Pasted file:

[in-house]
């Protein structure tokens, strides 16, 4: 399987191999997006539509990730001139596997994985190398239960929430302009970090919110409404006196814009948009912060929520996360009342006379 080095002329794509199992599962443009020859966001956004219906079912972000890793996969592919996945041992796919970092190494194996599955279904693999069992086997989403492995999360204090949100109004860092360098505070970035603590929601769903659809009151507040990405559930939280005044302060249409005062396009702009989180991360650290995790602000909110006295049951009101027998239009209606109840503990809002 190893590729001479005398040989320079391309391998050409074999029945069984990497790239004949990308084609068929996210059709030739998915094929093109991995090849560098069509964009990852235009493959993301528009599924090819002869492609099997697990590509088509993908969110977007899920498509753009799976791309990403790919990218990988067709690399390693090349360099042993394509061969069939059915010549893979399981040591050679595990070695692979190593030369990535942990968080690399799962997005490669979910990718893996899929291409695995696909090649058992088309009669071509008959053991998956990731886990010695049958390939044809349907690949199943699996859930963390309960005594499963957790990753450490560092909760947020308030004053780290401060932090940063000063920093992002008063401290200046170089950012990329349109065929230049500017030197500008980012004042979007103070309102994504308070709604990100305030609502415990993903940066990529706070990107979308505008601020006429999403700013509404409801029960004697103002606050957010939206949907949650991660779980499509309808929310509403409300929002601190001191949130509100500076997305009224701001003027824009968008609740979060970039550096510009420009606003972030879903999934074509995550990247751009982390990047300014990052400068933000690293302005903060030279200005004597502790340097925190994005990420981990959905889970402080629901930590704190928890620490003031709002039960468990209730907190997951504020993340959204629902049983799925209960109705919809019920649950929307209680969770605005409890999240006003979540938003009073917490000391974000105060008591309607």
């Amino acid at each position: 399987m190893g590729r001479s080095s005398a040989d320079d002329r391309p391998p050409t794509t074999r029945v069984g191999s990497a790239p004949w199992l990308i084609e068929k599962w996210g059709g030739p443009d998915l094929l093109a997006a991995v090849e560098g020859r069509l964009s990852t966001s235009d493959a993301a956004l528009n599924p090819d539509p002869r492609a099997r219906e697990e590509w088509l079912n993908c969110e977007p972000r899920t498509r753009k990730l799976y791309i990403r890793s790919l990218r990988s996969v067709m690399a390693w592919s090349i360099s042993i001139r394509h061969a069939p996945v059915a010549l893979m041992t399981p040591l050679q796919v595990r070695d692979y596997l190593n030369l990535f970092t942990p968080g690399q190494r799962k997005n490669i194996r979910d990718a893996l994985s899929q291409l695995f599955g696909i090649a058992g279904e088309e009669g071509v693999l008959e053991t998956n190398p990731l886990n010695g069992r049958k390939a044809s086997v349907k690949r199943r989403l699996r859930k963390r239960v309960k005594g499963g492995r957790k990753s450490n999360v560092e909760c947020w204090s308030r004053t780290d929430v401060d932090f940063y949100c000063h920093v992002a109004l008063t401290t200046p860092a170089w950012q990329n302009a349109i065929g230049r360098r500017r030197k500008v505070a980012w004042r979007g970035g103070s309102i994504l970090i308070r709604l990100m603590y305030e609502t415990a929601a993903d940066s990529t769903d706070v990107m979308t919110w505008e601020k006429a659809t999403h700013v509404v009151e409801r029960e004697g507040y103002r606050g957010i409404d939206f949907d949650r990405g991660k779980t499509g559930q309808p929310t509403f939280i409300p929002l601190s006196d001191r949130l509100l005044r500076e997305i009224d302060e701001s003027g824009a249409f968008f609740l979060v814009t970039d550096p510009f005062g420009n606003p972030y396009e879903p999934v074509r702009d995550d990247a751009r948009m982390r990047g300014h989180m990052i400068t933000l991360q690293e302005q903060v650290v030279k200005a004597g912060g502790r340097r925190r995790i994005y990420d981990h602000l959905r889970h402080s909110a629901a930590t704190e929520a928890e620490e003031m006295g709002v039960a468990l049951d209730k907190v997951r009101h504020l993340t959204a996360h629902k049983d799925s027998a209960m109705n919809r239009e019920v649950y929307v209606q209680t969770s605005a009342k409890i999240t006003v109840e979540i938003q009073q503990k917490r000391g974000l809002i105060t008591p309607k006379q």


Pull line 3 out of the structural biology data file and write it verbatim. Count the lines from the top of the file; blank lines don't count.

């Amino acid at each position: 399987m190893g590729r001479s080095s005398a040989d320079d002329r391309p391998p050409t794509t074999r029945v069984g191999s990497a790239p004949w199992l990308i084609e068929k599962w996210g059709g030739p443009d998915l094929l093109a997006a991995v090849e560098g020859r069509l964009s990852t966001s235009d493959a993301a956004l528009n599924p090819d539509p002869r492609a099997r219906e697990e590509w088509l079912n993908c969110e977007p972000r899920t498509r753009k990730l799976y791309i990403r890793s790919l990218r990988s996969v067709m690399a390693w592919s090349i360099s042993i001139r394509h061969a069939p996945v059915a010549l893979m041992t399981p040591l050679q796919v595990r070695d692979y596997l190593n030369l990535f970092t942990p968080g690399q190494r799962k997005n490669i194996r979910d990718a893996l994985s899929q291409l695995f599955g696909i090649a058992g279904e088309e009669g071509v693999l008959e053991t998956n190398p990731l886990n010695g069992r049958k390939a044809s086997v349907k690949r199943r989403l699996r859930k963390r239960v309960k005594g499963g492995r957790k990753s450490n999360v560092e909760c947020w204090s308030r004053t780290d929430v401060d932090f940063y949100c000063h920093v992002a109004l008063t401290t200046p860092a170089w950012q990329n302009a349109i065929g230049r360098r500017r030197k500008v505070a980012w004042r979007g970035g103070s309102i994504l970090i308070r709604l990100m603590y305030e609502t415990a929601a993903d940066s990529t769903d706070v990107m979308t919110w505008e601020k006429a659809t999403h700013v509404v009151e409801r029960e004697g507040y103002r606050g957010i409404d939206f949907d949650r990405g991660k779980t499509g559930q309808p929310t509403f939280i409300p929002l601190s006196d001191r949130l509100l005044r500076e997305i009224d302060e701001s003027g824009a249409f968008f609740l979060v814009t970039d550096p510009f005062g420009n606003p972030y396009e879903p999934v074509r702009d995550d990247a751009r948009m982390r990047g300014h989180m990052i400068t933000l991360q690293e302005q903060v650290v030279k200005a004597g912060g502790r340097r925190r995790i994005y990420d981990h602000l959905r889970h402080s909110a629901a930590t704190e929520a928890e620490e003031m006295g709002v039960a468990l049951d209730k907190v997951r009101h504020l993340t959204a996360h629902k049983d799925s027998a209960m109705n919809r239009e019920v649950y929307v209606q209680t969770s605005a009342k409890i999240t006003v109840e979540i938003q009073q503990k917490r000391g974000l809002i105060t008591p309607k006379q």